Yuba was born and raised in Dcheira, a small town near Agadir (Southern Morocco). He was greatly affected by the way in which his
Amazigh (Berber) culture was slowly but surely being strangled and so joined the identity protest movement to try and contribute, in
his own way, to the defence and protection of this thousand-year-old culture. So, before being drawn into the world of music, he wrote
poems in Amazigh to signify his attachment to his primary identity.
Yuba began to play guitar and formed a group, as he was convinced that music was a way of fighting for what was right. He gave a number
of concerts, in spite of being banned several times by the Moroccan authorities, and began to become more and more well-known. His
musical style is based on his ancestral culture, but Yuba is open to all possibilities and combinations. He produced two albums on
his own which illustrate the care taken by him in the quality of the arrangements and the lyrics.
In 1999, his first album, Tawargit (Dream) met with resounding success in Morocco. His second album, Itran Azal (Stars in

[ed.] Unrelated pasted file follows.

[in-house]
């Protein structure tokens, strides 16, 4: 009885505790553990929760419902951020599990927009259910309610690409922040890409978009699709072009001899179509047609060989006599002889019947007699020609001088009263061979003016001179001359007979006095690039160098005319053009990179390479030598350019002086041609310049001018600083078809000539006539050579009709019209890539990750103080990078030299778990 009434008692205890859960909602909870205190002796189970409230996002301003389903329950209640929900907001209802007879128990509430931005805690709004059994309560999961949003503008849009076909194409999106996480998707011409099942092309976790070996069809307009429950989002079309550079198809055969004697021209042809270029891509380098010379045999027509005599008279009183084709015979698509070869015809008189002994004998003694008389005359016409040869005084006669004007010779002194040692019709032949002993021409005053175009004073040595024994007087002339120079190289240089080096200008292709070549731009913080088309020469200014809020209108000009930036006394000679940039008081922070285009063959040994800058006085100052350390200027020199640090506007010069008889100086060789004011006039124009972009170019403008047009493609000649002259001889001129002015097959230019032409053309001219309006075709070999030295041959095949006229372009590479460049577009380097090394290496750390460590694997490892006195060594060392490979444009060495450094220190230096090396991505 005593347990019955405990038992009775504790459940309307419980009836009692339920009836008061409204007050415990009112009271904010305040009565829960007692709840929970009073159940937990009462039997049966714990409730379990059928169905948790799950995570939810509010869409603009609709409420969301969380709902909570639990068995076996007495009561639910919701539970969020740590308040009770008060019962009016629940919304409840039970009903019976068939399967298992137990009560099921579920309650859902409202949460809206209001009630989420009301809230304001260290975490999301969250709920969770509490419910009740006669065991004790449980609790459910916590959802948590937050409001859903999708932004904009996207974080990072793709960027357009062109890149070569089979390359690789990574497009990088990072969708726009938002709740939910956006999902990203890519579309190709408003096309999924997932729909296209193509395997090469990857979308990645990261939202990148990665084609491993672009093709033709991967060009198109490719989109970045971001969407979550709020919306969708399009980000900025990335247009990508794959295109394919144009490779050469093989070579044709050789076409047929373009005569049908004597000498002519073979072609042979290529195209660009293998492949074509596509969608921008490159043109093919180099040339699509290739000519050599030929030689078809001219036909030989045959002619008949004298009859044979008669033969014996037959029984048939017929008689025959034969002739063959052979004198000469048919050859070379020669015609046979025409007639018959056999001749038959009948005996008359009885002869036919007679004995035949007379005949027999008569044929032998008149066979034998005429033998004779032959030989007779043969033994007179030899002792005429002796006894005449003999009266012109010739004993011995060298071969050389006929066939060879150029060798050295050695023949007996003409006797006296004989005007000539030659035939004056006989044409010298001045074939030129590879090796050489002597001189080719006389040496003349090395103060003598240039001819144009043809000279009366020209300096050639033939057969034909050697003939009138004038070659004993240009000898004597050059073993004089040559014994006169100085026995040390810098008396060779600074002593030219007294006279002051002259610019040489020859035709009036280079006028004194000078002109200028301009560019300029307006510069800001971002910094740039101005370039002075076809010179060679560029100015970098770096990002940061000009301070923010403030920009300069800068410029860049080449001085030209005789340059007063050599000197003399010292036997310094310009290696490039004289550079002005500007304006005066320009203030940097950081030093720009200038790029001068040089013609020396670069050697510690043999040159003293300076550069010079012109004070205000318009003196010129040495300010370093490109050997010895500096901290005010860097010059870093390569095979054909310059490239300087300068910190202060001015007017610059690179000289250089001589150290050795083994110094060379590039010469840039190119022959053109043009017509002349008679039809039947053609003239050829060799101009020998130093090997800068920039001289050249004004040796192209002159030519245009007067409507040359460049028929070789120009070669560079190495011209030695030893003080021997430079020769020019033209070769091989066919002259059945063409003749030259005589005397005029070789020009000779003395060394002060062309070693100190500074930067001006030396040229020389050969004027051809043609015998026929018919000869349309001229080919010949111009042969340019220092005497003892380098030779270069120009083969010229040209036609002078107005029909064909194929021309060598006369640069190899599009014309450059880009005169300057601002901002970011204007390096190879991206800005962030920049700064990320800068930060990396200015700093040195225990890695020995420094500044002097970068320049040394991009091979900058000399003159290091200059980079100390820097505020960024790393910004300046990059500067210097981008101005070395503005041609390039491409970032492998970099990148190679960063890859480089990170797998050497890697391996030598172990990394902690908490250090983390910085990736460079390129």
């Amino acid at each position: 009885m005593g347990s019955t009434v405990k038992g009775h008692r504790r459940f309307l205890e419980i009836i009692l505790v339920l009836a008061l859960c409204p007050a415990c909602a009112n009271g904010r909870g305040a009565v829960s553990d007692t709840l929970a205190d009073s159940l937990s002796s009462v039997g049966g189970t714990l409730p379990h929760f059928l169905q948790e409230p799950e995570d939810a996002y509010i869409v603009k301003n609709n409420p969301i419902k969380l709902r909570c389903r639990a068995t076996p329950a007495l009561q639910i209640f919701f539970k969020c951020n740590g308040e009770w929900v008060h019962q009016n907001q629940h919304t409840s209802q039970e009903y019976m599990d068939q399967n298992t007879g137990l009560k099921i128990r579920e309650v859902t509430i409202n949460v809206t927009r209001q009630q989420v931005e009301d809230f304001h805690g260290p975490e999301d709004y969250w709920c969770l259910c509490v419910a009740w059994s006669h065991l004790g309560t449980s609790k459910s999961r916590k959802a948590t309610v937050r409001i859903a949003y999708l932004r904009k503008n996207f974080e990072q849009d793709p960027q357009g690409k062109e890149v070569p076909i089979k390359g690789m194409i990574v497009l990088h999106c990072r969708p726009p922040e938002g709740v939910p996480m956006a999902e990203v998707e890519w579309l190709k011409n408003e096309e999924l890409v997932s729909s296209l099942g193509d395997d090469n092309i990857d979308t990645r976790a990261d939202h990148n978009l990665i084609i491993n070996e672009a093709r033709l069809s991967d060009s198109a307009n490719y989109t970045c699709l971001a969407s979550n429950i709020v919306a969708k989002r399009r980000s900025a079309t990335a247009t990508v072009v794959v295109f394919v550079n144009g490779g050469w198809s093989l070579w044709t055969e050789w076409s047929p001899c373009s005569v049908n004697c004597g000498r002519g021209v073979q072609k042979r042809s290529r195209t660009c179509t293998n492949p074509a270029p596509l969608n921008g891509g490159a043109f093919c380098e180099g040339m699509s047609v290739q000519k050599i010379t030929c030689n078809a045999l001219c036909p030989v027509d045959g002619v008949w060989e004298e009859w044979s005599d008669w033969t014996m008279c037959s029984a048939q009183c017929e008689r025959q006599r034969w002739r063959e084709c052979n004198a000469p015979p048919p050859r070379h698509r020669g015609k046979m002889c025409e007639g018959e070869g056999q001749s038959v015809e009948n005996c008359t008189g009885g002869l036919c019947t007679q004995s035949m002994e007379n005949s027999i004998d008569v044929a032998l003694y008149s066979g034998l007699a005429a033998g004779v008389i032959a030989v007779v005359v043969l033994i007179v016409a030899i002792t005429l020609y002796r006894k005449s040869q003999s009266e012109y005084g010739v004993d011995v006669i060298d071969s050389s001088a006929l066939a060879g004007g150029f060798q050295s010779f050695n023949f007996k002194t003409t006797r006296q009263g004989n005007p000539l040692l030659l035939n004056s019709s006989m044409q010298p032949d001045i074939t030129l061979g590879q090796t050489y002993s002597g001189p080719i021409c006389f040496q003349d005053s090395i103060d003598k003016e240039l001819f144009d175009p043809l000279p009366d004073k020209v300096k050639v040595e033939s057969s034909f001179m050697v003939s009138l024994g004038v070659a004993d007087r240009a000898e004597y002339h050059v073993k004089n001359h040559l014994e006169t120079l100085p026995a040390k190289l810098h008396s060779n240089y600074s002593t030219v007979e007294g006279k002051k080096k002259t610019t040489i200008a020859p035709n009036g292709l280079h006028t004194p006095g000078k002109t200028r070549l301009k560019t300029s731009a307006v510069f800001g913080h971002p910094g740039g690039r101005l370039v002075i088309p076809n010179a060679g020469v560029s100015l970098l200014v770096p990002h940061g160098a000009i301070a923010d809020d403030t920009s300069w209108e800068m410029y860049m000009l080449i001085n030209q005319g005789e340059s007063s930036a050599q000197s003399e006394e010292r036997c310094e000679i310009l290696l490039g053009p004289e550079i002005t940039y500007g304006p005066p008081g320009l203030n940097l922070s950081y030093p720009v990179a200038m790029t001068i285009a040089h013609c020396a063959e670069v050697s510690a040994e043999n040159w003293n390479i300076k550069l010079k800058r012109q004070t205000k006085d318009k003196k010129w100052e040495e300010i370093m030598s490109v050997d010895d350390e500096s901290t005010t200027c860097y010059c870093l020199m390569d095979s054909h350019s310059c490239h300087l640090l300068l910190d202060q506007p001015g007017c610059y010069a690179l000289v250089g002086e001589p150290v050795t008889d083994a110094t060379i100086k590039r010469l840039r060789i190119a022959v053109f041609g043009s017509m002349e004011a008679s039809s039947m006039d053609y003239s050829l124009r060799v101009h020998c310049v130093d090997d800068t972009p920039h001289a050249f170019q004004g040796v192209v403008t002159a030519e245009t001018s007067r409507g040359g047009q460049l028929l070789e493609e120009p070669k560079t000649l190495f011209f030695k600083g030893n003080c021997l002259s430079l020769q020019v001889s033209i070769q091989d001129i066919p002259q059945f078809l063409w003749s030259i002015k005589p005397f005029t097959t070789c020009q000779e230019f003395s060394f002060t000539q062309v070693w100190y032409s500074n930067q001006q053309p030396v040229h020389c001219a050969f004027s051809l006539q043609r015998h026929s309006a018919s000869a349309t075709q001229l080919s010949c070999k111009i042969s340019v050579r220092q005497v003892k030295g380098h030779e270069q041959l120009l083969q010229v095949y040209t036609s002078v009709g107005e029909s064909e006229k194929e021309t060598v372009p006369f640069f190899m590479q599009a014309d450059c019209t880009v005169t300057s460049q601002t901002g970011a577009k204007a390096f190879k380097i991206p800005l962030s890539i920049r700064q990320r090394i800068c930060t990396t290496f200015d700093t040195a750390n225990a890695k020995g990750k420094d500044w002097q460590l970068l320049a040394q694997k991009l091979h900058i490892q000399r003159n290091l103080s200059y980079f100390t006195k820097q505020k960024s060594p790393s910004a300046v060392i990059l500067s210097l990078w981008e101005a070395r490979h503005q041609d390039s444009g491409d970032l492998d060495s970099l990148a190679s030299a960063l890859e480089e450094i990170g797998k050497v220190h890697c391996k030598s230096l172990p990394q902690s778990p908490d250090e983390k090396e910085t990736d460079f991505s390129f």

the Daytime), was recorded both in Germany and Morocco and came out in 2005. Traditional instruments are used in this album, like the
lotar, guembri, rribab (imzad), ganga, tallunt, tiqerqawin, naqus, etc. The track Tudert ad (This Life) shows us the way in
which Yuba can breathe new life into old traditions. The rribab, a one-string hurdy-gurdy sounding somewhat like a flute, is traditionally
associated with the music of the rrways (south-west Moroccan troubadours). In Tudert ad, Yuba succeeds in bringing this rustic
instrument bang up to date.
The track Urt Igi resonates with gnawa rhythms. As it is quite rare in North Africa subject matter, it merits a mention
here, as it pays a vibrant tribute to these descendants of slaves: “A history which grinds humans under its foot, Which created
slavery, The tugging of the forelock and the forced alliance, Which forces us to call ‘Lord’ those who are not deserving.”